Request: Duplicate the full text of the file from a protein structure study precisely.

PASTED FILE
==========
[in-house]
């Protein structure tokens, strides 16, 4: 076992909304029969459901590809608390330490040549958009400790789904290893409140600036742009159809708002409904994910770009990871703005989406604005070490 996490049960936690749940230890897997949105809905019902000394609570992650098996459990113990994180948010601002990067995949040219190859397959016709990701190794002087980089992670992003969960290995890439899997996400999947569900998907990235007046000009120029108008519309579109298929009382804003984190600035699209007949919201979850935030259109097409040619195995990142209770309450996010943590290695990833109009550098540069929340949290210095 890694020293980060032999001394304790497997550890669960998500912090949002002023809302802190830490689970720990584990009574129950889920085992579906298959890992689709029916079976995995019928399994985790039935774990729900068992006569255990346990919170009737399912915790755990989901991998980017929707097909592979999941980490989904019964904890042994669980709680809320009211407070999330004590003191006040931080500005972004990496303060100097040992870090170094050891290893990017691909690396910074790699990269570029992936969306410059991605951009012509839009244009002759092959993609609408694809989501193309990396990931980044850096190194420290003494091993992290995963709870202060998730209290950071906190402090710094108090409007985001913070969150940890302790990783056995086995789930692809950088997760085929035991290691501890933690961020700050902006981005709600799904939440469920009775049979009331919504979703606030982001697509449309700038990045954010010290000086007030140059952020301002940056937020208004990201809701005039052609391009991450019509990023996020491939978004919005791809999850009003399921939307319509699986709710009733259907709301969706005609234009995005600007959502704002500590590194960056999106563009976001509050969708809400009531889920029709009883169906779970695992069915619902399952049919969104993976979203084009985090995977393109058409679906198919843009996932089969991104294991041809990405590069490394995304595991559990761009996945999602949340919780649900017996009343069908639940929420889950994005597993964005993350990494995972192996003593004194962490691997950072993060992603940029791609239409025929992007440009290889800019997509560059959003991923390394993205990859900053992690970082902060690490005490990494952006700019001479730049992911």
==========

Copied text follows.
[in-house]
């Protein structure tokens, strides 16, 4: 076992909304029969459901590809608390330490040549958009400790789904290893409140600036742009159809708002409904994910770009990871703005989406604005070490 996490049960936690749940230890897997949105809905019902000394609570992650098996459990113990994180948010601002990067995949040219190859397959016709990701190794002087980089992670992003969960290995890439899997996400999947569900998907990235007046000009120029108008519309579109298929009382804003984190600035699209007949919201979850935030259109097409040619195995990142209770309450996010943590290695990833109009550098540069929340949290210095 890694020293980060032999001394304790497997550890669960998500912090949002002023809302802190830490689970720990584990009574129950889920085992579906298959890992689709029916079976995995019928399994985790039935774990729900068992006569255990346990919170009737399912915790755990989901991998980017929707097909592979999941980490989904019964904890042994669980709680809320009211407070999330004590003191006040931080500005972004990496303060100097040992870090170094050891290893990017691909690396910074790699990269570029992936969306410059991605951009012509839009244009002759092959993609609408694809989501193309990396990931980044850096190194420290003494091993992290995963709870202060998730209290950071906190402090710094108090409007985001913070969150940890302790990783056995086995789930692809950088997760085929035991290691501890933690961020700050902006981005709600799904939440469920009775049979009331919504979703606030982001697509449309700038990045954010010290000086007030140059952020301002940056937020208004990201809701005039052609391009991450019509990023996020491939978004919005791809999850009003399921939307319509699986709710009733259907709301969706005609234009995005600007959502704002500590590194960056999106563009976001509050969708809400009531889920029709009883169906779970695992069915619902399952049919969104993976979203084009985090995977393109058409679906198919843009996932089969991104294991041809990405590069490394995304595991559990761009996945999602949340919780649900017996009343069908639940929420889950994005597993964005993350990494995972192996003593004194962490691997950072993060992603940029791609239409025929992007440009290889800019997509560059959003991923390394993205990859900053992690970082902060690490005490990494952006700019001479730049992911």